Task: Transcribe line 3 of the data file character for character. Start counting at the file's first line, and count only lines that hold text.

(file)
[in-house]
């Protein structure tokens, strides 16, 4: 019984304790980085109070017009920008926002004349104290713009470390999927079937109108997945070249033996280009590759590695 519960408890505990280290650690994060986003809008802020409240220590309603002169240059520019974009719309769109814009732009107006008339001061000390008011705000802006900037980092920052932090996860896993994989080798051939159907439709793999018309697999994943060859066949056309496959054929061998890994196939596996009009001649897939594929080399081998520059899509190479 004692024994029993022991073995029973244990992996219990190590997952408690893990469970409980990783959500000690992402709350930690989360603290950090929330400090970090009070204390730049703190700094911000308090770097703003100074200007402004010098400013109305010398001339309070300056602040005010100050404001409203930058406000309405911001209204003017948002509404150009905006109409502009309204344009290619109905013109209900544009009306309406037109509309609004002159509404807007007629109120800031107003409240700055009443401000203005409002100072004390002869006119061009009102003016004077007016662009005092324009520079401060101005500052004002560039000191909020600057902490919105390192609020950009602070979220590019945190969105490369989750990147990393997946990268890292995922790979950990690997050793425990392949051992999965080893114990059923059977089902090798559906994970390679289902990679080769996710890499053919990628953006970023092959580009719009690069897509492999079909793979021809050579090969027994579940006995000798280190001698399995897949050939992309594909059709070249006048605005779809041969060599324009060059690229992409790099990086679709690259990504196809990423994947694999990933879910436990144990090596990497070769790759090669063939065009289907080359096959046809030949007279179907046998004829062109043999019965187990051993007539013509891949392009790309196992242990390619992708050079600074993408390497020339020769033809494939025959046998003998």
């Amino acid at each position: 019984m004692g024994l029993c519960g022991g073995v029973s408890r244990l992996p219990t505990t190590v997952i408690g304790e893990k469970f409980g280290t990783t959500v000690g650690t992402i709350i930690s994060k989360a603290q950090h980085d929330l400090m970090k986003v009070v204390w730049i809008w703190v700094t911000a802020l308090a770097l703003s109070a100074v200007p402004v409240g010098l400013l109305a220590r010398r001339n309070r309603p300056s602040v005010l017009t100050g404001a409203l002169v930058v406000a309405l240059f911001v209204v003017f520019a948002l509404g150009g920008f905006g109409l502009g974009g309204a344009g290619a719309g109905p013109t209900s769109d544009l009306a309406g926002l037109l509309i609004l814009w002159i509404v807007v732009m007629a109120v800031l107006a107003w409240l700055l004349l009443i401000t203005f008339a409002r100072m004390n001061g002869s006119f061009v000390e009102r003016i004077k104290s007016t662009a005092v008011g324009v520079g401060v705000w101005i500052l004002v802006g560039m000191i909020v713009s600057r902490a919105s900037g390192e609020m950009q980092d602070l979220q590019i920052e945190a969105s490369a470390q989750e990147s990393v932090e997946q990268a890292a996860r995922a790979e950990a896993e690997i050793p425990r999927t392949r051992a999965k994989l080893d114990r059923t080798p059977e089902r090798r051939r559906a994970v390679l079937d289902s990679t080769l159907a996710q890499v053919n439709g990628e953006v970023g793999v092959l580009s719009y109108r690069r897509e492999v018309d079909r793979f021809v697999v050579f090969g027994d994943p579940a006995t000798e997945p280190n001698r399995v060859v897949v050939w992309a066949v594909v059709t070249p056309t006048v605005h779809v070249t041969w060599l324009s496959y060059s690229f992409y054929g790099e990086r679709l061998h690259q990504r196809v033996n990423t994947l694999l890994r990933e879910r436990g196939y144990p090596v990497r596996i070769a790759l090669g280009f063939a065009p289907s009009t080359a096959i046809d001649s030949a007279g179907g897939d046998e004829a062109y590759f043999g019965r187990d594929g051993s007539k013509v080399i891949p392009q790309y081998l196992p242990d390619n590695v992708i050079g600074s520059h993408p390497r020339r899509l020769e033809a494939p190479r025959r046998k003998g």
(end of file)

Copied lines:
């Amino acid at each position: 019984m004692g024994l029993c519960g022991g073995v029973s408890r244990l992996p219990t505990t190590v997952i408690g304790e893990k469970f409980g280290t990783t959500v000690g650690t992402i709350i930690s994060k989360a603290q950090h980085d929330l400090m970090k986003v009070v204390w730049i809008w703190v700094t911000a802020l308090a770097l703003s109070a100074v200007p402004v409240g010098l400013l109305a220590r010398r001339n309070r309603p300056s602040v005010l017009t100050g404001a409203l002169v930058v406000a309405l240059f911001v209204v003017f520019a948002l509404g150009g920008f905006g109409l502009g974009g309204a344009g290619a719309g109905p013109t209900s769109d544009l009306a309406g926002l037109l509309i609004l814009w002159i509404v807007v732009m007629a109120v800031l107006a107003w409240l700055l004349l009443i401000t203005f008339a409002r100072m004390n001061g002869s006119f061009v000390e009102r003016i004077k104290s007016t662009a005092v008011g324009v520079g401060v705000w101005i500052l004002v802006g560039m000191i909020v713009s600057r902490a919105s900037g390192e609020m950009q980092d602070l979220q590019i920052e945190a969105s490369a470390q989750e990147s990393v932090e997946q990268a890292a996860r995922a790979e950990a896993e690997i050793p425990r999927t392949r051992a999965k994989l080893d114990r059923t080798p059977e089902r090798r051939r559906a994970v390679l079937d289902s990679t080769l159907a996710q890499v053919n439709g990628e953006v970023g793999v092959l580009s719009y109108r690069r897509e492999v018309d079909r793979f021809v697999v050579f090969g027994d994943p579940a006995t000798e997945p280190n001698r399995v060859v897949v050939w992309a066949v594909v059709t070249p056309t006048v605005h779809v070249t041969w060599l324009s496959y060059s690229f992409y054929g790099e990086r679709l061998h690259q990504r196809v033996n990423t994947l694999l890994r990933e879910r436990g196939y144990p090596v990497r596996i070769a790759l090669g280009f063939a065009p289907s009009t080359a096959i046809d001649s030949a007279g179907g897939d046998e004829a062109y590759f043999g019965r187990d594929g051993s007539k013509v080399i891949p392009q790309y081998l196992p242990d390619n590695v992708i050079g600074s520059h993408p390497r020339r899509l020769e033809a494939p190479r025959r046998k003998g």